MURFREESBORO, Tennessee—The largest gathering of white supremacists since Charlottesville is coming to terrorize refugees in Tennessee. In a pair of towns, locals are preparing for back-to-back rallies by members of the so-called alt-right scheduled for Saturday.
Along the central square in Murfreesboro, workers nailed sheets of plywood over glass storefronts in anticipation of a riot. Police officers milled around in front of the courthouse. No barriers had been erected yet, but Murfreesboro has a little more time to prepare for their afternoon rally than the much smaller town of Shelbyville, population 20,000, with its morning invasion of hundreds of racists to start at 10 a.m.
The rallies would be the first effort by the alt-right to come together at a single event since the Aug. 12 “Unite the Right” riot in Charlottesville, Virginia. Participating right-wing organizations include the League of the South, the Traditionalist Worker’s Party, National Socialist Movement, Vanguard America, and Anti-Communist Action. Each of those organizations has espoused views and policy positions that are either racist, anti-Semitic or openly pro-Nazi.
Those same groups were present at the Charlottesville rally that resulted in an intensely violent riot that sent dozens to the hospital and culminated in a car being driven into a crowd of counterprotesters, killing one and injuring 18 others. That car was driven by James Fields, whom Vanguard America denies was a member of their group but who was dressed in identical clothing to Vanguard America, carried a shield with the Vanguard America logo, and stood in a line with Vanguard America members during the protest.
The stated purpose of Saturday’s rallies is to oppose the presence of thousands of African refugees who have been resettled in central Tennessee.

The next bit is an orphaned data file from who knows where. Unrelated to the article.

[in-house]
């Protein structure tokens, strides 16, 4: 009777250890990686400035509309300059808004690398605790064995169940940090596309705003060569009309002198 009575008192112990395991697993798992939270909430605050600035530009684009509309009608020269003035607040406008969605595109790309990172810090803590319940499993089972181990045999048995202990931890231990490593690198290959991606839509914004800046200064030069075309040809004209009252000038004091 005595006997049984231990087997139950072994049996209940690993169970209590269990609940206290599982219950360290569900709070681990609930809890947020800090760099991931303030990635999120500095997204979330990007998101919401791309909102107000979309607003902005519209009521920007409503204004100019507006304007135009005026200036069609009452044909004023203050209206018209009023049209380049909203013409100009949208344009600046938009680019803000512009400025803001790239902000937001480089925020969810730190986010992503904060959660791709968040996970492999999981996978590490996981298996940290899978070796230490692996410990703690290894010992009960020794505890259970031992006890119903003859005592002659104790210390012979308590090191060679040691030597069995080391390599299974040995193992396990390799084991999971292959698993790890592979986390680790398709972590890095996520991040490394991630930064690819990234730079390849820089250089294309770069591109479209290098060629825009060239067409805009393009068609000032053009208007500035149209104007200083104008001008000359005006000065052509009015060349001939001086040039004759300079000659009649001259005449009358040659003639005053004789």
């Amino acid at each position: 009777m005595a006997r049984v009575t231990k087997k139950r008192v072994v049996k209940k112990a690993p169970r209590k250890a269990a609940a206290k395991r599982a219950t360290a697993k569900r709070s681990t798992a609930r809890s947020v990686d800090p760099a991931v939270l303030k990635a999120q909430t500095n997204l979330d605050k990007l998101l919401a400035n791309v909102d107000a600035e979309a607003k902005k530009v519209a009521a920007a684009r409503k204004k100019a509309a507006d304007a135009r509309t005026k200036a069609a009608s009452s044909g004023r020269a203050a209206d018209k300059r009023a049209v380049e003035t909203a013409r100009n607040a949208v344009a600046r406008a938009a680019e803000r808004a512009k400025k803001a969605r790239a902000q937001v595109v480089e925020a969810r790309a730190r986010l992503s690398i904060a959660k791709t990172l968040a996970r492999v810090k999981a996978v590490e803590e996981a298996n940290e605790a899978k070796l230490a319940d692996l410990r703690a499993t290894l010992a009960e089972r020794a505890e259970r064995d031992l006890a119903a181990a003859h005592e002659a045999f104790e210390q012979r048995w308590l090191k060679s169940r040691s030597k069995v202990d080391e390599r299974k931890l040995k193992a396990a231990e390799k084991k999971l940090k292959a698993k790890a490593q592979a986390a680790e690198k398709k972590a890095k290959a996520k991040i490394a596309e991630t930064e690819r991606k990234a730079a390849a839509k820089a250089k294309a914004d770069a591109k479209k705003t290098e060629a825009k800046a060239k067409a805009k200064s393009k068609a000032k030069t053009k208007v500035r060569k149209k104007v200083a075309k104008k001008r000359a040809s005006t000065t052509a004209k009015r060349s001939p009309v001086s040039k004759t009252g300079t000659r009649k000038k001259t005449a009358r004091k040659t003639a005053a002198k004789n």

“I love it here,” said Tahani, a refugee who was forced to leave her home in Dakar, Sudan, due to the war that has engulfed the region for over a decade. Along with her husband and children, she was sent by the United Nations to live in the U.S. almost exactly a year ago. They resettled in Murfreesboro where her husband works in a poultry processing plant.
Murfreesboro is “very quiet, very peaceful,” Tahani said. “I love the people here, but now I’m feeling scared of what is going on... there’s no difference between Sudan and what is happening here.”
Tahani kept her children home from school today out of fear for their safety. She says that the people in Murfreesboro have been kind to her, almost like a second family. But she doesn’t understand why these alt-right demonstrators are coming here to terrorize her and her children.
“White people, if they go to the rallies to protest [against the white supremacists] would make me feel safer,” she said. “What did the blacks and all the immigrants do to make you hate us so much?” she asked of the white supremacists. “What did we do to you?”
Locals have organized prayer vigils and counter-events aimed at opposing the demonstration. Outside groups like Black Lives Matter and Standing Up for Racial Justice are expected to arrive but it isn’t clear how great their numbers are. On one invite-only Facebook page, over 250 people had joined a group pledging to disrupt and protest alt-right events in the area over the weekend.
The region has a long history of ties to white supremacy and anti-immigrant sentiments. The town of Pulaski, 65 miles from Murfreesboro, was the original home of the Ku Klux Klan. When local immigrants decided to construct a mosque in Murfreesboro starting in 2009, the local government attempted to suppress it until a federal court ruled in support of the Islamic community. Threats of violence forced suppliers to deliver construction materials late at night to avoid threats of violence. Just this year, several men have been arrested for vandalizing the mosque and placing pork around the entrance.
Organizers of the rallies have discouraged bringing weapons. “Do not bring firearms,” wrote a prominent white supremacist blog. But not everyone coming seems to agree.
“The League of the South WILL be armed, heavily so in fact,” wrote Pat Hines, South Carolina Chairman of League of the South in a comment on Occidental Dissent. LOTS is listed by the Southern Poverty Law Center as a hate group and its members have advocated for a white-governed neo-Confederate state.
“I thought America was no discrimination at all, that it was all for freedom,” Tahani said.